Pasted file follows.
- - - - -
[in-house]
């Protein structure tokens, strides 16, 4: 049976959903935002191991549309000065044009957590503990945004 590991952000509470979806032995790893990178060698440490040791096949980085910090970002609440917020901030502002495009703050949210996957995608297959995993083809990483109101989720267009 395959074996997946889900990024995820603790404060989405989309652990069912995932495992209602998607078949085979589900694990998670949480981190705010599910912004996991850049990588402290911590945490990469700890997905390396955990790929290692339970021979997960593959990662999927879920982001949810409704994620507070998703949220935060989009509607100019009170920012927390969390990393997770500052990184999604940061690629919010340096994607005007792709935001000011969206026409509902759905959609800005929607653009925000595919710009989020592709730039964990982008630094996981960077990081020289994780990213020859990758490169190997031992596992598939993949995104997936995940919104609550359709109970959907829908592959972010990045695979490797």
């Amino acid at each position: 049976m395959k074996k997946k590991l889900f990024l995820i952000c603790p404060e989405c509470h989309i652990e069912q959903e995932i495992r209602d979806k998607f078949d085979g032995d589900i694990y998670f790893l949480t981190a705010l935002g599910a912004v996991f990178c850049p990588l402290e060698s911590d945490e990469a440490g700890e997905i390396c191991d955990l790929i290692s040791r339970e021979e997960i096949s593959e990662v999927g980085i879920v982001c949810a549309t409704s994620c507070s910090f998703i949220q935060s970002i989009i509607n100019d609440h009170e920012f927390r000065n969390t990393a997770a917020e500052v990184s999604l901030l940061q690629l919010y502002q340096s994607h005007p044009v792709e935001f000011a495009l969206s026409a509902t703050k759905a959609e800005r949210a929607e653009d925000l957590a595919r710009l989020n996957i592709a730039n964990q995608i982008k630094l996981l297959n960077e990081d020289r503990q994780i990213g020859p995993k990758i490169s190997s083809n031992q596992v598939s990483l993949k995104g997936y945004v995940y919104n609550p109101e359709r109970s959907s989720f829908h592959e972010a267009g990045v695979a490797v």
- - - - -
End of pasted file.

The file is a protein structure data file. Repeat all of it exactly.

[in-house]
């Protein structure tokens, strides 16, 4: 049976959903935002191991549309000065044009957590503990945004 590991952000509470979806032995790893990178060698440490040791096949980085910090970002609440917020901030502002495009703050949210996957995608297959995993083809990483109101989720267009 395959074996997946889900990024995820603790404060989405989309652990069912995932495992209602998607078949085979589900694990998670949480981190705010599910912004996991850049990588402290911590945490990469700890997905390396955990790929290692339970021979997960593959990662999927879920982001949810409704994620507070998703949220935060989009509607100019009170920012927390969390990393997770500052990184999604940061690629919010340096994607005007792709935001000011969206026409509902759905959609800005929607653009925000595919710009989020592709730039964990982008630094996981960077990081020289994780990213020859990758490169190997031992596992598939993949995104997936995940919104609550359709109970959907829908592959972010990045695979490797």
């Amino acid at each position: 049976m395959k074996k997946k590991l889900f990024l995820i952000c603790p404060e989405c509470h989309i652990e069912q959903e995932i495992r209602d979806k998607f078949d085979g032995d589900i694990y998670f790893l949480t981190a705010l935002g599910a912004v996991f990178c850049p990588l402290e060698s911590d945490e990469a440490g700890e997905i390396c191991d955990l790929i290692s040791r339970e021979e997960i096949s593959e990662v999927g980085i879920v982001c949810a549309t409704s994620c507070s910090f998703i949220q935060s970002i989009i509607n100019d609440h009170e920012f927390r000065n969390t990393a997770a917020e500052v990184s999604l901030l940061q690629l919010y502002q340096s994607h005007p044009v792709e935001f000011a495009l969206s026409a509902t703050k759905a959609e800005r949210a929607e653009d925000l957590a595919r710009l989020n996957i592709a730039n964990q995608i982008k630094l996981l297959n960077e990081d020289r503990q994780i990213g020859p995993k990758i490169s190997s083809n031992q596992v598939s990483l993949k995104g997936y945004v995940y919104n609550p109101e359709r109970s959907s989720f829908h592959e972010a267009g990045v695979a490797v």